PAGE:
I sometimes see a single word having two trop marks, such as a munach followed by a zakef katan. Usually, of course, words have only one (or are joined to other words and share one, sometimes).
This answer to a question about a shalshelet says, in part:
1) Because it is the first word on the pasuk and deserved a zakef. At this distance from the etnachta, this would be a segolta. But a segolta needs a preceding zarka, and this is the first word. And so it becomes a shalshelet.
Setting aside the specific case (this is not a question about shalshelet), the well-supported answer there says that the trop it should have isn't available because it's not preceded by another. But maybe it could have been, because a word can sometimes have two trops. But maybe it can't have the right ones, or can't have them at that position in the sentence, or something else.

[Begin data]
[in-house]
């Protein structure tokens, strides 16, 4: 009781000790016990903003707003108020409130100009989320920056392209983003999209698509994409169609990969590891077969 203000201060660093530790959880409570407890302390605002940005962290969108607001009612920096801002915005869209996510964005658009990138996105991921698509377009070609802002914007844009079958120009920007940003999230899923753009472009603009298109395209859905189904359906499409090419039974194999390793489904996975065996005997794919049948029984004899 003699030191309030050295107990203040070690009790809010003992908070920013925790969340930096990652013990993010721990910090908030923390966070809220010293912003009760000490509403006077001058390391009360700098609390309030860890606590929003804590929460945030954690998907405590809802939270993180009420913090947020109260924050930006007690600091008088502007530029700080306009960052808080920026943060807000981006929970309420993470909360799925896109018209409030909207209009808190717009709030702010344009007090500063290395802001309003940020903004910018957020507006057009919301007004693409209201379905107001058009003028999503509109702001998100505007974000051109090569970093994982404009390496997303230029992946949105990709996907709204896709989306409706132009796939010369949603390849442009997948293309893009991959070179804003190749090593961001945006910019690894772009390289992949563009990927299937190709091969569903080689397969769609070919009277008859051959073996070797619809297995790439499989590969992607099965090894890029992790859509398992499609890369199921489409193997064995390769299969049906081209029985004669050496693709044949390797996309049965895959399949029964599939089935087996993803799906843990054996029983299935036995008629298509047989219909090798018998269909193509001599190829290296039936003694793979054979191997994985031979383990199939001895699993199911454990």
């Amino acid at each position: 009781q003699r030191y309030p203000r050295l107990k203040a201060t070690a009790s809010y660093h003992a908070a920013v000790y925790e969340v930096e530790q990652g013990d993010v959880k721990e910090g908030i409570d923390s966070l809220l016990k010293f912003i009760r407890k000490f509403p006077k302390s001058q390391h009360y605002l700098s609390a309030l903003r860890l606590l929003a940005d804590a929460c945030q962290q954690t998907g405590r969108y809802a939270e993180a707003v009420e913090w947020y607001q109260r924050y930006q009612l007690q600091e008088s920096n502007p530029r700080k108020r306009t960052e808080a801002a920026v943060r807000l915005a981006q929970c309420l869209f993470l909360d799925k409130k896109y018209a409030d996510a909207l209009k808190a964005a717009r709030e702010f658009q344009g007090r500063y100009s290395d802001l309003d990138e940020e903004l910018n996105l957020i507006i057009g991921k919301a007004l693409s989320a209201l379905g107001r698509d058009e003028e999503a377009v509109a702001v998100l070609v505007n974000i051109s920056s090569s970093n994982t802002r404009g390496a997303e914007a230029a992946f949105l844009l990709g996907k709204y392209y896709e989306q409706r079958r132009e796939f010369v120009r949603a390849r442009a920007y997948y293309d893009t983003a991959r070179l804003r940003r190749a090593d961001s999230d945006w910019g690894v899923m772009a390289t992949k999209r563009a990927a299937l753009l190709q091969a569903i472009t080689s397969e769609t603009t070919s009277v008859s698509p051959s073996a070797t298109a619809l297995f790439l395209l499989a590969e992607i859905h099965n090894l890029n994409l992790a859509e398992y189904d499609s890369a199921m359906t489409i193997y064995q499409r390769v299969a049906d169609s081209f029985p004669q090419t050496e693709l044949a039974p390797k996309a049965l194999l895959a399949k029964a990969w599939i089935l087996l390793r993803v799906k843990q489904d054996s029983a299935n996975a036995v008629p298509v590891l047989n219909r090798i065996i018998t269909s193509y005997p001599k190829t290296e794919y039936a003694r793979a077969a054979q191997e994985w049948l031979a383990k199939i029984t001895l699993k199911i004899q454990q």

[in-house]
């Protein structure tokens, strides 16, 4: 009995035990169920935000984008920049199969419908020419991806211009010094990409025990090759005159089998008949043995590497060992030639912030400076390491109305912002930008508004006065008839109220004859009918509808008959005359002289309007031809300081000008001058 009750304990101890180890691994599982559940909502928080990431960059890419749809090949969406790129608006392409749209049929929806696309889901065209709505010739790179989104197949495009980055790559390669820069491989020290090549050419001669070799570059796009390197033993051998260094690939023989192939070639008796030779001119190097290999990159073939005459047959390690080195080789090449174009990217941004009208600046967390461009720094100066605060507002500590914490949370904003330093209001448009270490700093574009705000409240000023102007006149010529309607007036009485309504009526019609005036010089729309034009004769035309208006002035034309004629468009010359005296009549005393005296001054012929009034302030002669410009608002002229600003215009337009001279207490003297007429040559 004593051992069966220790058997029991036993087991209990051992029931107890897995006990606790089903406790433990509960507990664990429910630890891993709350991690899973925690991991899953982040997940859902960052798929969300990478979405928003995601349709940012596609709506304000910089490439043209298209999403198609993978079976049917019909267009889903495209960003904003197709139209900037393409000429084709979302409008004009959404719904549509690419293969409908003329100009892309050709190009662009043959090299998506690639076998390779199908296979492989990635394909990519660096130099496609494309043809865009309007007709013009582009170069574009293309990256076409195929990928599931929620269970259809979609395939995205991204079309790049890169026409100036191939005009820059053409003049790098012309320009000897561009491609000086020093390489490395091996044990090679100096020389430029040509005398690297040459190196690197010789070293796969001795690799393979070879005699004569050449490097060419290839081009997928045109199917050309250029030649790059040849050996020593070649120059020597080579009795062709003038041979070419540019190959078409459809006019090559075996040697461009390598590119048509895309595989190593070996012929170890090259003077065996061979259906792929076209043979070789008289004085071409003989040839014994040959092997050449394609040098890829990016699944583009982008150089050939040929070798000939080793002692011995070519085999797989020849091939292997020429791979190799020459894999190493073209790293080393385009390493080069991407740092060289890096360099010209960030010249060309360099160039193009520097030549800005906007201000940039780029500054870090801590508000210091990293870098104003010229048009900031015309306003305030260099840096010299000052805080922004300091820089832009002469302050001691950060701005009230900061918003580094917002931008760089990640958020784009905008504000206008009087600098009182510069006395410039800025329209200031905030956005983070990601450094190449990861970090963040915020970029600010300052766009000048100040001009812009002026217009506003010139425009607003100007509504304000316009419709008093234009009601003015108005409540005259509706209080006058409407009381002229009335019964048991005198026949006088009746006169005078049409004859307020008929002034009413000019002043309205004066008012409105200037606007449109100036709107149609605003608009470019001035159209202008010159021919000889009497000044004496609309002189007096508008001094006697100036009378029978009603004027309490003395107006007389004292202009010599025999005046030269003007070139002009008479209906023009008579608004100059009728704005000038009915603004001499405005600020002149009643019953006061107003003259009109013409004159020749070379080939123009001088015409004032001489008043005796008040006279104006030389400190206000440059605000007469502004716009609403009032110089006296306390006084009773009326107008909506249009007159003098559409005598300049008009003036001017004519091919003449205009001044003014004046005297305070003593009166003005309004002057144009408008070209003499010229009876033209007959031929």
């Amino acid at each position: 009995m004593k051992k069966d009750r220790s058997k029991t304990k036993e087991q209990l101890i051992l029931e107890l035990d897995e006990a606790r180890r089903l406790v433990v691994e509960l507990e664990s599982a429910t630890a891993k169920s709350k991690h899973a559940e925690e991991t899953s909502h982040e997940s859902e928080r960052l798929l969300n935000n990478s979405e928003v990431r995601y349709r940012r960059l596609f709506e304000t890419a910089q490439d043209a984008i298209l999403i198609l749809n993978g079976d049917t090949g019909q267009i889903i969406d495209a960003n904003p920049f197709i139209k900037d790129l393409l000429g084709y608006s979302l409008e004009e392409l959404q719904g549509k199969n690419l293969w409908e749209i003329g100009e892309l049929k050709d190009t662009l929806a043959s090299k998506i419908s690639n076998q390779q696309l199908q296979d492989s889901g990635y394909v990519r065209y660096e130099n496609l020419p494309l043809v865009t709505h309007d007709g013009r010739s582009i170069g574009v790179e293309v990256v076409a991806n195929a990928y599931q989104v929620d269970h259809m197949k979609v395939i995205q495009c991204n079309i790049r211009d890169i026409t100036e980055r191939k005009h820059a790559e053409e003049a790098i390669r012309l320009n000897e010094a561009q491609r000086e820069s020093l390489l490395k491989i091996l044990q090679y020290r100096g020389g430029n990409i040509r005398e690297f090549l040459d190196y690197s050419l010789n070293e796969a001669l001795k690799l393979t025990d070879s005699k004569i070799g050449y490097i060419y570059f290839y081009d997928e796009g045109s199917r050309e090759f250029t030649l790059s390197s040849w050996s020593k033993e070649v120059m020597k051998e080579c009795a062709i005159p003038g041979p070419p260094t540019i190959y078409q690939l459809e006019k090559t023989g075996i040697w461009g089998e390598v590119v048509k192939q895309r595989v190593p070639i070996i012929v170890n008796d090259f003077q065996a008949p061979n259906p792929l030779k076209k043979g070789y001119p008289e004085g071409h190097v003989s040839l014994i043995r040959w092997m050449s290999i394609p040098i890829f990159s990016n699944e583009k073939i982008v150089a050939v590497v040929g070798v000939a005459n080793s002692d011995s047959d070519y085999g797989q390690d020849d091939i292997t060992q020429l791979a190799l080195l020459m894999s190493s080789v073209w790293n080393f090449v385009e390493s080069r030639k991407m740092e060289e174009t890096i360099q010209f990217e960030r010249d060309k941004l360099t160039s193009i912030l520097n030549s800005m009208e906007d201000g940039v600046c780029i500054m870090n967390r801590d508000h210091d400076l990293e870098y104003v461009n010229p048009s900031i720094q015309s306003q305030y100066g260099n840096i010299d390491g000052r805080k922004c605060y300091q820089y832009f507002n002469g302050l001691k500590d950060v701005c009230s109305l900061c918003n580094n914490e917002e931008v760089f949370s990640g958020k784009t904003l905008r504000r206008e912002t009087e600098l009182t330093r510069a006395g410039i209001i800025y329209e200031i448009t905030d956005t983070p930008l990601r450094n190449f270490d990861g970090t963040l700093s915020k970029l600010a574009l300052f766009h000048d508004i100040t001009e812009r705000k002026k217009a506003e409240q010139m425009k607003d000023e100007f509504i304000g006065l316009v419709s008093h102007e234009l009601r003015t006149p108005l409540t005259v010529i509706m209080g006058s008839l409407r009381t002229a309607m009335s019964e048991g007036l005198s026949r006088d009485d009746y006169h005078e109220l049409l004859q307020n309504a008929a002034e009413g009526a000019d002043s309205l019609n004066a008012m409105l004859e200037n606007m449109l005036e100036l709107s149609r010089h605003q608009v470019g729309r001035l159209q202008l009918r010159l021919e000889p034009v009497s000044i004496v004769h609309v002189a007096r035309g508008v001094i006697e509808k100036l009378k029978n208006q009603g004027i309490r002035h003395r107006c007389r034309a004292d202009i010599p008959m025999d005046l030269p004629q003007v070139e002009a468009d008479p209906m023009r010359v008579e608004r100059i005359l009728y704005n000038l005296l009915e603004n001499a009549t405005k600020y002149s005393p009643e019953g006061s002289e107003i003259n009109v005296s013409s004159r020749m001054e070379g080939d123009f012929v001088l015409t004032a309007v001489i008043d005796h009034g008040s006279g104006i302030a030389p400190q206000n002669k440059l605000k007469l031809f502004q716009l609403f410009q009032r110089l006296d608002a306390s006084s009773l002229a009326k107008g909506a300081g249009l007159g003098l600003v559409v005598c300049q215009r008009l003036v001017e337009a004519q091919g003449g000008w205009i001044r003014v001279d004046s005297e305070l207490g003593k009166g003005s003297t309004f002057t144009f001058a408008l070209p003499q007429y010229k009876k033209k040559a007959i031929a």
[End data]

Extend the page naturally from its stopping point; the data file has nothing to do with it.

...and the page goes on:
Hence my question: what are the rules governing when a word may, must, or must not carry more than one trop? Are only certain combinations even possible (and if so, which)?
My knowledge of trop is somewhat basic. I know how to lein it (or at least I think I do) at a basic level. I know that a pasuk is usually broken into two parts separated by a "semicolon" like an etnachta, and I know the main "trop families" (e.g. what a full etnacha or zakef katan looks like and what sometimes drops out). I know about conjunctive vs disjunctive trops; if there are gradations within those, or other categories of trop, I don't know those. I don't know much formal theory.